I’m pleased to announce the release of Byline 3, the long-awaited successor to the first and best Google Reader app on the App Store. (Well, I think it’s the best, but then I would, wouldn’t I?) Byline has been pulled apart and reworked from the inside out, and the result is a lean little monster of an app that’s more functional and elegant than ever before. I’m very excited about this update, and I think you will be too when you get your paws on it.
I wanted to add features to Byline without adding bloat — in fact, I wanted Byline 3 to be even more sleek and spare than its predecessors. Sounds like an impossible goal, doesn’t it? Yet this kind of magic is what the iPhone’s all about. Who needs abstract on-screen buttons when you can just reach out and grab what’s in front of you. Intuitive scrolling gestures have been part of the iPhone since the beginning, yet RSS apps tend to make you to stab at fiddly little buttons to get from one article to the next. Apple‘s own Mail app suffers from a bad case of the buttons too, but it’s RSS apps that really feel the pinch (as it were), since you’re likely to have a far greater volume of feed articles to sift through than email messages.
No more. Byline 3 lets you swipe from page to page with a natural sideways motion that feels just like moving between images in the Photos app. It’s amazing how fast and frictionless reading your feeds becomes when you no longer have to concentrate on controls — the interface seems to just disappear. Using Byline now feels completely natural whether you like hold your iPhone in both hands, your right hand, your left hand, your teeth … maybe not your teeth, but you get the idea. Once you’ve tried it you’ll never look back.
One of Byline’s most useful features is offline browsing, which allows you to read full web pages linked to by your feeds — with images and CSS — when you’re on the subway, in the sticks, or just stuck with a slow connection. The trouble is that caching web pages was an all-or-nothing affair in earlier versions of Byline, so you’d either have to wait a long time for Byline to cache your feeds or risk not having your links available when you really need them.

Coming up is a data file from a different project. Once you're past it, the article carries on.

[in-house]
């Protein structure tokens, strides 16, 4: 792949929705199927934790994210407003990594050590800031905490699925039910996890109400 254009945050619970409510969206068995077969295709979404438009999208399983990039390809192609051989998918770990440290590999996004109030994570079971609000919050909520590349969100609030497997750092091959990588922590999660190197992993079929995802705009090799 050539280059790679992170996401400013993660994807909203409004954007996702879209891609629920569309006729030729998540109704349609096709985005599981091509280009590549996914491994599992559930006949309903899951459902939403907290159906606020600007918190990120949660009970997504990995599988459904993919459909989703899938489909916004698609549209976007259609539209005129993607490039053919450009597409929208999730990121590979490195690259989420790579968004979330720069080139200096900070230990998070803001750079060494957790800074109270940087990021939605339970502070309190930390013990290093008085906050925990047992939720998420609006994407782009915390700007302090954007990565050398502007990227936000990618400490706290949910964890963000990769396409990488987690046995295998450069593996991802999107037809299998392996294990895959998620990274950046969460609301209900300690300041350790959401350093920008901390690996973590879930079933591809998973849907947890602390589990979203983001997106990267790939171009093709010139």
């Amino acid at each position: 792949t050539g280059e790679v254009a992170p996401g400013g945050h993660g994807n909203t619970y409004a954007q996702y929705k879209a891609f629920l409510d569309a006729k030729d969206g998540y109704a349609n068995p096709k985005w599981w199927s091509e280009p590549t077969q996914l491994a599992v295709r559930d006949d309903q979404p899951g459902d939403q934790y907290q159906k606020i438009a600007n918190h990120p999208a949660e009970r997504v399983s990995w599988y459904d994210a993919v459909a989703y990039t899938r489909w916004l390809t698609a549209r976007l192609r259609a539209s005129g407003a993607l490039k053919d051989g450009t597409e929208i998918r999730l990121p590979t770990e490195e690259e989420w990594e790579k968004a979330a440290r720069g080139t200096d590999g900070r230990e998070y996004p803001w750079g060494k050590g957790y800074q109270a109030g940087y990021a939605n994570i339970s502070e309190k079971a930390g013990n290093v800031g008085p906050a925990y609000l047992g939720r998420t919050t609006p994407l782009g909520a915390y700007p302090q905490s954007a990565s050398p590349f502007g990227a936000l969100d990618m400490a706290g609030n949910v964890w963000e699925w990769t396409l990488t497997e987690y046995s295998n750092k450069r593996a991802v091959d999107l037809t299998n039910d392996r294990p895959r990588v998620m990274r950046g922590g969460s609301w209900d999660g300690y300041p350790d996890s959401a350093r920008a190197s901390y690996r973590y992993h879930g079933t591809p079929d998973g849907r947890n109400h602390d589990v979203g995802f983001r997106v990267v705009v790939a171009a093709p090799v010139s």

Byline 3 caches web pages up to twice as fast as before, but that’s just the beginning: caching is smart now. Byline 3 continuously analyses your feeds and automatically decides which ones really need to be cached, usually because the RSS feed contains only short snippets of text. Instead of wasting time caching web pages when the full text of the article is in the feed anyway, Byline just caches the web pages you’re likely to want, making your offline browsing experience far more complete than before even if you don’t have much time to let Byline cache when you’re online. This all happens automatically, but if you want to fine-tune the process you can manually enable or disable web page caching for individual feeds.
Byline is now tightly integrated with Twitter, Instapaper, and Read It Later. I’m especially pleased with the Twitter implementation, which automatically handles URL shortening if the Tweet becomes too long to post otherwise. You can even compose Tweets offline — if necessary Byline will automatically shorten the link before posting the tweet when you’re next online. Instapaper and Read It Later are handled in a similarly robust and offline-friendly way.
Emailing an article has been improved by embedding the full item content in the message, and sending it without leaving Byline. If you use Evernote you’ll love this, because it lets you save items by sending them to your Evernote email address.
Byline 3 doesn’t try to reinvent the wheel — it just gives it a good polish. All the graphics in the app have been tweaked till they shine by the ridiculously talented Emanuel Sá of Iconlicious. The result is a cleaner interface and a more beautiful app.
Big as this update has been, I don’t intend to rest on my laurels. I’m working on more goodies, including a native iPad version of Byline. Watch this space.